Because the render engines anti-alias filter is built with a false assumption. Same problem applies to most commercially available vector rendering engines, or in fact many of them are way worse. This is the same reason why the conflation artifacts happen. For different errors caused by the same assumption. Some related posts here, here and here.
Quite simply, we are educating our students with erroneous/imprecisely worded information and nobody bothers to check the state of the art before they start doing things like this. This is not exactly a bug since its working as intended, just the intention is wrong.
The error assumption is that you can replace coverage calculation with alpha blending. This is not true! A simple example, would be a pixel half covered with a shape over a shape that covers the other half. In the real world this pixel would not show through at all but because of alpha blending rules the pixel is now according to rules of alpha blending
alpha = alphaFG+alphaBG(1-alphaFG)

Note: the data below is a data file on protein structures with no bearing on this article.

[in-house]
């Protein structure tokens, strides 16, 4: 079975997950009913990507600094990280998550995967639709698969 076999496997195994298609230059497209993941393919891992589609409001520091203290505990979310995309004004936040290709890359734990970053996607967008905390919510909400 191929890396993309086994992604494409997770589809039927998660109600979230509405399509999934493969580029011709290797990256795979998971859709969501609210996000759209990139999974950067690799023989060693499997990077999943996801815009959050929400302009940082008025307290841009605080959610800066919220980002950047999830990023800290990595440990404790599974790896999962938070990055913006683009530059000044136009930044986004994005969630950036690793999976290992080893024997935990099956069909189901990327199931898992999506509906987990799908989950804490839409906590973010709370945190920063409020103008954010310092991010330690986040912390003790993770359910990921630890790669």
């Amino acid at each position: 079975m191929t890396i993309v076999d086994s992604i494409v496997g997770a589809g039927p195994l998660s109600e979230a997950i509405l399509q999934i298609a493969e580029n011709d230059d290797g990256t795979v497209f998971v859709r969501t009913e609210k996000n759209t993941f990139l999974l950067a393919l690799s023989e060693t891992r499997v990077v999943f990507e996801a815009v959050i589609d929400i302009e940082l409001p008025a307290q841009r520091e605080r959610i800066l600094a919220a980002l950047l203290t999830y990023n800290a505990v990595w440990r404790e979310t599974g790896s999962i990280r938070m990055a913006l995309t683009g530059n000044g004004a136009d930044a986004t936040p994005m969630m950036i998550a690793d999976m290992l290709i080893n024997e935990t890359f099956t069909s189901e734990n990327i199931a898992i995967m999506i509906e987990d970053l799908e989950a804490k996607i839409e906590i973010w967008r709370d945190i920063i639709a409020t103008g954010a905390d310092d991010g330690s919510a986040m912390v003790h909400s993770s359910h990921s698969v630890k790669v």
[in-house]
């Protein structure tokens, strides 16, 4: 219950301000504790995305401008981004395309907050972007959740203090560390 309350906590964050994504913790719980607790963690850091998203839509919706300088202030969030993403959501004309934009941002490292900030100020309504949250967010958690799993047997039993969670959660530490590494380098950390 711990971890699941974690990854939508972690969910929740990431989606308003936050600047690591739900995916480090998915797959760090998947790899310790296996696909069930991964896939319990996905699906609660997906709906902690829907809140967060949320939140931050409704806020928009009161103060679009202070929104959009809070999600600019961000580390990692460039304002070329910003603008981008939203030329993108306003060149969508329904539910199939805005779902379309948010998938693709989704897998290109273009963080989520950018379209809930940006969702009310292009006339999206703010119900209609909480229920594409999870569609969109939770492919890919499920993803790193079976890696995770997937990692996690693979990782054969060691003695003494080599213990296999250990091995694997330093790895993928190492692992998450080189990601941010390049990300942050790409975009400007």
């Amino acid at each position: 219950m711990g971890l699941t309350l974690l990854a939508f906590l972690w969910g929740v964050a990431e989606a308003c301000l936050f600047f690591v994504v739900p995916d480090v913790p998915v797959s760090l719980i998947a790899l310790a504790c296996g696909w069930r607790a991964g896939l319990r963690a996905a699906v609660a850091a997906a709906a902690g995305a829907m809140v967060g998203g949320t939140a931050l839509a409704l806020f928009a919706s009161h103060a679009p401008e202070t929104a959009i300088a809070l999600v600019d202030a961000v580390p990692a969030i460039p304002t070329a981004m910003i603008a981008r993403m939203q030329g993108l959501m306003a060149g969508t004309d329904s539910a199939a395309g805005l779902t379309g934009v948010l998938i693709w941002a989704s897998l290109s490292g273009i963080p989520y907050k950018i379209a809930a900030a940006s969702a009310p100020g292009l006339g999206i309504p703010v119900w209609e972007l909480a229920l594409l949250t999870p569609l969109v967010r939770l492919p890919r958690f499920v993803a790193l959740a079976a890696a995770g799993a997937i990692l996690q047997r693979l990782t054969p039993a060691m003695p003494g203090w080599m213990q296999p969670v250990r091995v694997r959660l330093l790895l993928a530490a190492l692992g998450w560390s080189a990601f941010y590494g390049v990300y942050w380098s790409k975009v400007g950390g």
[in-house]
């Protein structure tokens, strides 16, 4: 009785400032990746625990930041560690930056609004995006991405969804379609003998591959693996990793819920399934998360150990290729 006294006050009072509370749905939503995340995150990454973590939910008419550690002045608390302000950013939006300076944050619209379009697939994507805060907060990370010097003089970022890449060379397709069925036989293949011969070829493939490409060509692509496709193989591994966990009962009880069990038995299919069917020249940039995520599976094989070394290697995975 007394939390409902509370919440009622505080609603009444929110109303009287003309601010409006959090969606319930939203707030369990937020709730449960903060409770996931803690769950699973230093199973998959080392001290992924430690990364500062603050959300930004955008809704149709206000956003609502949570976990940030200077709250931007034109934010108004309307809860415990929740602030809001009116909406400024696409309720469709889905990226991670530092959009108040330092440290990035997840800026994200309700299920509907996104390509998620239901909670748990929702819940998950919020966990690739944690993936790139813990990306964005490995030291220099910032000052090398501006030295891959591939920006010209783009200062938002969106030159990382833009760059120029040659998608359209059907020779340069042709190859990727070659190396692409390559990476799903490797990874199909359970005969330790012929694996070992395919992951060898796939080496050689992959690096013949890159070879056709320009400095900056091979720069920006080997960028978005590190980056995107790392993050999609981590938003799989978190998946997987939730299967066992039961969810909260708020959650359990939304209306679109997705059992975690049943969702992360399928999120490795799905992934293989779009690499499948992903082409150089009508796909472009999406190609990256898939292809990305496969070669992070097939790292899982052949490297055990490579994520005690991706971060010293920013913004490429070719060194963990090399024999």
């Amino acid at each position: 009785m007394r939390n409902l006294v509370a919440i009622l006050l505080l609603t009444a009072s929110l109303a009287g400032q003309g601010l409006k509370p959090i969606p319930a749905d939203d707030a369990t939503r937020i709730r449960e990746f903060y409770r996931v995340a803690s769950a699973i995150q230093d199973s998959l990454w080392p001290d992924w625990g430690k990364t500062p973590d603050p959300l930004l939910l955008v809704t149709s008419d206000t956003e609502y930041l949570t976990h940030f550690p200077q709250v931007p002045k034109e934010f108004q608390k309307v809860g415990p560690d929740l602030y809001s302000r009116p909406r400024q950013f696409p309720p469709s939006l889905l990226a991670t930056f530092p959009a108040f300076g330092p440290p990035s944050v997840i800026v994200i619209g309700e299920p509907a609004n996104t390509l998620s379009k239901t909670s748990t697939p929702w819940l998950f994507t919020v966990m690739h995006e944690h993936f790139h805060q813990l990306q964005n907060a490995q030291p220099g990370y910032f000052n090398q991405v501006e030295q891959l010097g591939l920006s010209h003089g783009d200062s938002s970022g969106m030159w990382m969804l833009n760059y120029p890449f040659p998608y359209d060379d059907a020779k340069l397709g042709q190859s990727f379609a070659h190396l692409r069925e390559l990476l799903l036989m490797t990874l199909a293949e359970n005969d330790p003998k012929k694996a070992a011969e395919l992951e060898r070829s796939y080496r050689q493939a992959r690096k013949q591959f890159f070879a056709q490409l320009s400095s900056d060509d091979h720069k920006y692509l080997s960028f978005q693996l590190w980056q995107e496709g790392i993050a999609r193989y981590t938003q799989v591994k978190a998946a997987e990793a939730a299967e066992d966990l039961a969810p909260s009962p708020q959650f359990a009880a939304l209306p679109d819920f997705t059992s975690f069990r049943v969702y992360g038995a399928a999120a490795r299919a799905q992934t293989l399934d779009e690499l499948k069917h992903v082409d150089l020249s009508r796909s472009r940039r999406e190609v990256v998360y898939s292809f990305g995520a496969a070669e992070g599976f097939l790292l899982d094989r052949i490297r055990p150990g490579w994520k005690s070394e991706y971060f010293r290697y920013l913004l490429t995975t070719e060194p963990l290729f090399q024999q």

Which results in
0.5+0.5*(1-0.5) = 0.5 + 0.25 = 0.75 while the analytical result is
1.0. Similarly your specific case if the surfeace overlaps but overlaps perfectly with a other shape you get
0.5+0.5*(1-0.5) = 0.5 + 0.25 = 0.75 with 50% coverage while the analytic solution is
So you see basically the mathematics behind the rendering engines anti-aliasation is just simply wrong. If you export that image with art optimized anti-alias it will not have this problem since sampling is not prone to such errors.
Adobe is currently working on fixing this problem after 10-15 years of inactivity so the issue will, probably, be gone some time in the future. In fact you can hardly ever notice it in the newest version. Something i can not say for chrome or firefox.